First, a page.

Historically, several authors have reported a greater up for the CLO group was nearly twice that of the triple C
body mass index (BMI) in subjects with FFF. Tenenbaum group (5.3 vs. 2.7 y). The necessary additional osseous
et al3 looked at the relationship between FFF and BMI, and soft tissue procedures of the CLO (CC joint fixation,
body height, and sex in 825,964 generally healthy 16 to medial soft tissue reefing, peroneus brevis lengthening,
19-year-old Israelis who presented to a military recruiting tendo-Achilles lengthening) were only performed between
center for a mandatory comprehensive medical evaluation 18% and 38% of the time. That said, the authors found
since 1998. Acknowledging that the diagnosis of mild and no difference in subjective or objective clinical outcomes
severe pes planus in their study was subjective, they found between the study groups, and the CLO group achieved
a greater prevalence of FFF in males than females. FFF significantly better alignment at the talonavicular joint
was associated with increased BMI and shorter body than the triple C group. The authors acknowledged that
height for all grades of severity and in both sexes. CC joint subluxation could have been a surgical mistake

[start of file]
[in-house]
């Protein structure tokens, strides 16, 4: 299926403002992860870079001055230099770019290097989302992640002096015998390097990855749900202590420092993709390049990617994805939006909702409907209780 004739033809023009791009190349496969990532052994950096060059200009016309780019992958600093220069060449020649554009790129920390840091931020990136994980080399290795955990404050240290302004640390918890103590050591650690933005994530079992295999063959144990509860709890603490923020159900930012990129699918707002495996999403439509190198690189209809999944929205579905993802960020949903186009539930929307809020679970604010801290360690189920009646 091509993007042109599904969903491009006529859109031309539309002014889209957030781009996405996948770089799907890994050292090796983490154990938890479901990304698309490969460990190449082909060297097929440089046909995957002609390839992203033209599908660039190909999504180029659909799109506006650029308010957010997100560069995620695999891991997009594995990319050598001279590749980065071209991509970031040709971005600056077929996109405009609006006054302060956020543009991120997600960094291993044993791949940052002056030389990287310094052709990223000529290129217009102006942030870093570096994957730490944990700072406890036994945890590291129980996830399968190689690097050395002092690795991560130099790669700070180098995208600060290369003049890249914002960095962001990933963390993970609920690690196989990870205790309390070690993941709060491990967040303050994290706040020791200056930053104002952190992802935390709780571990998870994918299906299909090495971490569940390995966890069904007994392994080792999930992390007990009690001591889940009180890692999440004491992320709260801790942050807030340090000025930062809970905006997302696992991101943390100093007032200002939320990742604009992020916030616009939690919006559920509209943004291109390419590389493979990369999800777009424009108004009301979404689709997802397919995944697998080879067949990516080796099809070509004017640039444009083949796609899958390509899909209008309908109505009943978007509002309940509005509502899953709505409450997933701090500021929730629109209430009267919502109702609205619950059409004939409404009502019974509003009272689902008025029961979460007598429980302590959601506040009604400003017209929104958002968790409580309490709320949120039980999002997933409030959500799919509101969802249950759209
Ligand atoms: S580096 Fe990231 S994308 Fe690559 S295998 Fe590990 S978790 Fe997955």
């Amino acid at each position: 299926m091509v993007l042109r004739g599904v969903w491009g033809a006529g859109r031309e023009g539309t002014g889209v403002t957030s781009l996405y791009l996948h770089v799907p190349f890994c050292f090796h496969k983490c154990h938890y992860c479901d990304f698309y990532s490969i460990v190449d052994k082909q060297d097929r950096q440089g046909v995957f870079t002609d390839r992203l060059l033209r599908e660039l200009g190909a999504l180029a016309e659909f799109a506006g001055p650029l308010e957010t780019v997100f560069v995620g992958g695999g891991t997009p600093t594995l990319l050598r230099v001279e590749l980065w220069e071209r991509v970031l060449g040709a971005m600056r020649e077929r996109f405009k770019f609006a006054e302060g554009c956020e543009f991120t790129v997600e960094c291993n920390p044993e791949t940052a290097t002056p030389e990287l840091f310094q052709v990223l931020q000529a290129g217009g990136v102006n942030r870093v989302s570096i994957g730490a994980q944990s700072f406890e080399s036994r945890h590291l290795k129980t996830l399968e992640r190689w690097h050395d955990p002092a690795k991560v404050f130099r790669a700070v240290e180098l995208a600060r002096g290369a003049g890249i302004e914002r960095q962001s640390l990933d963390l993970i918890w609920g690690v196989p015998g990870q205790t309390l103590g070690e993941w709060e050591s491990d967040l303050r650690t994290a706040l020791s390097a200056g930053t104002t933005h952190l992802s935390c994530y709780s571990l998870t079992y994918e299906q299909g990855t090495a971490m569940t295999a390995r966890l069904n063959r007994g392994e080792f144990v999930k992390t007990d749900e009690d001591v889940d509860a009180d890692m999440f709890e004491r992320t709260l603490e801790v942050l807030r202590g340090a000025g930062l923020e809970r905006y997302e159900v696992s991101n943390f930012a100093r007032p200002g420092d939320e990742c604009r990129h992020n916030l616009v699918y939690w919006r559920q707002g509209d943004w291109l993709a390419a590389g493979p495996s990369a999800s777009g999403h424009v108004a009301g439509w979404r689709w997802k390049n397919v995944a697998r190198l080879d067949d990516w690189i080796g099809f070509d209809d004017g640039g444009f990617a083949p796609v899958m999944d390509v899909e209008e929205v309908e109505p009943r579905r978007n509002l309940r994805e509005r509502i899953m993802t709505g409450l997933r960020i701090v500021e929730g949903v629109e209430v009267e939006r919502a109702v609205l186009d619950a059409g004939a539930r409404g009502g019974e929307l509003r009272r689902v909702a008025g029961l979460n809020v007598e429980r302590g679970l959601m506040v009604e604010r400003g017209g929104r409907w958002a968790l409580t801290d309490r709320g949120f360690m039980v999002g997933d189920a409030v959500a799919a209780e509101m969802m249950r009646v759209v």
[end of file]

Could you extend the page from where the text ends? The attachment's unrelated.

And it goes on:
instead of a fault of the CLO technique and that the
Imaging subluxation did not affect the outcome.
Not all flatfeet are the same. Bourdet et al4 identi-
fied 4 patterns of pes planovalgus in a study of 65 Tarsal Coalition
standing AP and lateral foot radiographs in 35 children A tarsal coalition is often the cause of foot pain in
aged 7 to18 years who were diagnosed with idiopathic or children and adolescents who present with a rigid flatfoot
neurological flatfoot. Subtalar pes planus is characterized deformity. Talocalcaneal (TC) and calcaneonavicular
by marked subtalar valgus and longitudinal sag pre- (CN) are the most common types. These patients are
dominantly at the talonavicular joint. Midtarsal pes typically asymptomatic in early childhood, and generally
planus has marked midtarsal abduction and sag pre- present with activity-related hindfoot and midfoot pain in
dominantly at the cuneonavicular joint without subtalar early adolescence. When the patient is not responsive to
valgus. Mixed pes planus, the most common pattern, nonoperative treatment, surgery may be considered.
combines subtalar valgus, midtarsal abduction, and sag at
both the talonavicular and cuneonavicular joints. Pes Clinical Outcome